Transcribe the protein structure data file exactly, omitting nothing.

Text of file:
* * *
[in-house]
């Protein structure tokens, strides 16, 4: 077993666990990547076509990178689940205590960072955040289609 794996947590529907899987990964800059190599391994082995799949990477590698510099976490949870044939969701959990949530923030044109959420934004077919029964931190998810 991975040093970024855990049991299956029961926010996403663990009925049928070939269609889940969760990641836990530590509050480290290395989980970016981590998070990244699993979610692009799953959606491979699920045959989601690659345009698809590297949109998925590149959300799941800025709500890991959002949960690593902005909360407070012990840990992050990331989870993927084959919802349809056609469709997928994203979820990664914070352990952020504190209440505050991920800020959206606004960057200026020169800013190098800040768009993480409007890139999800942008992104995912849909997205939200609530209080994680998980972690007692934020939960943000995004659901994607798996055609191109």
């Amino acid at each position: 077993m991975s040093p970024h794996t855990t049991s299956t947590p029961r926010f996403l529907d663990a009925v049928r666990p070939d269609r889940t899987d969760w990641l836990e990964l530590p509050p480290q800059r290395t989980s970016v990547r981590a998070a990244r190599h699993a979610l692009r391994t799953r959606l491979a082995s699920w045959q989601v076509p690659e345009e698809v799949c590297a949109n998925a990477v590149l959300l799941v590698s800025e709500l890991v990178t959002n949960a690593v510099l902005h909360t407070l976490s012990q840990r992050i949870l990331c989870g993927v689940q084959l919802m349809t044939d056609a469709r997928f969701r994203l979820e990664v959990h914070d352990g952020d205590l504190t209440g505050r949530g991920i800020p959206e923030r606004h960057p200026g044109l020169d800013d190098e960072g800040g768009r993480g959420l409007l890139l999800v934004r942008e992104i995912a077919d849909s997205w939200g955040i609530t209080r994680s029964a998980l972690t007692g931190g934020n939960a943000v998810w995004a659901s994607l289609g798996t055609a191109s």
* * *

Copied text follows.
[in-house]
């Protein structure tokens, strides 16, 4: 077993666990990547076509990178689940205590960072955040289609 794996947590529907899987990964800059190599391994082995799949990477590698510099976490949870044939969701959990949530923030044109959420934004077919029964931190998810 991975040093970024855990049991299956029961926010996403663990009925049928070939269609889940969760990641836990530590509050480290290395989980970016981590998070990244699993979610692009799953959606491979699920045959989601690659345009698809590297949109998925590149959300799941800025709500890991959002949960690593902005909360407070012990840990992050990331989870993927084959919802349809056609469709997928994203979820990664914070352990952020504190209440505050991920800020959206606004960057200026020169800013190098800040768009993480409007890139999800942008992104995912849909997205939200609530209080994680998980972690007692934020939960943000995004659901994607798996055609191109």
């Amino acid at each position: 077993m991975s040093p970024h794996t855990t049991s299956t947590p029961r926010f996403l529907d663990a009925v049928r666990p070939d269609r889940t899987d969760w990641l836990e990964l530590p509050p480290q800059r290395t989980s970016v990547r981590a998070a990244r190599h699993a979610l692009r391994t799953r959606l491979a082995s699920w045959q989601v076509p690659e345009e698809v799949c590297a949109n998925a990477v590149l959300l799941v590698s800025e709500l890991v990178t959002n949960a690593v510099l902005h909360t407070l976490s012990q840990r992050i949870l990331c989870g993927v689940q084959l919802m349809t044939d056609a469709r997928f969701r994203l979820e990664v959990h914070d352990g952020d205590l504190t209440g505050r949530g991920i800020p959206e923030r606004h960057p200026g044109l020169d800013d190098e960072g800040g768009r993480g959420l409007l890139l999800v934004r942008e992104i995912a077919d849909s997205w939200g955040i609530t209080r994680s029964a998980l972690t007692g931190g934020n939960a943000v998810w995004a659901s994607l289609g798996t055609a191109s």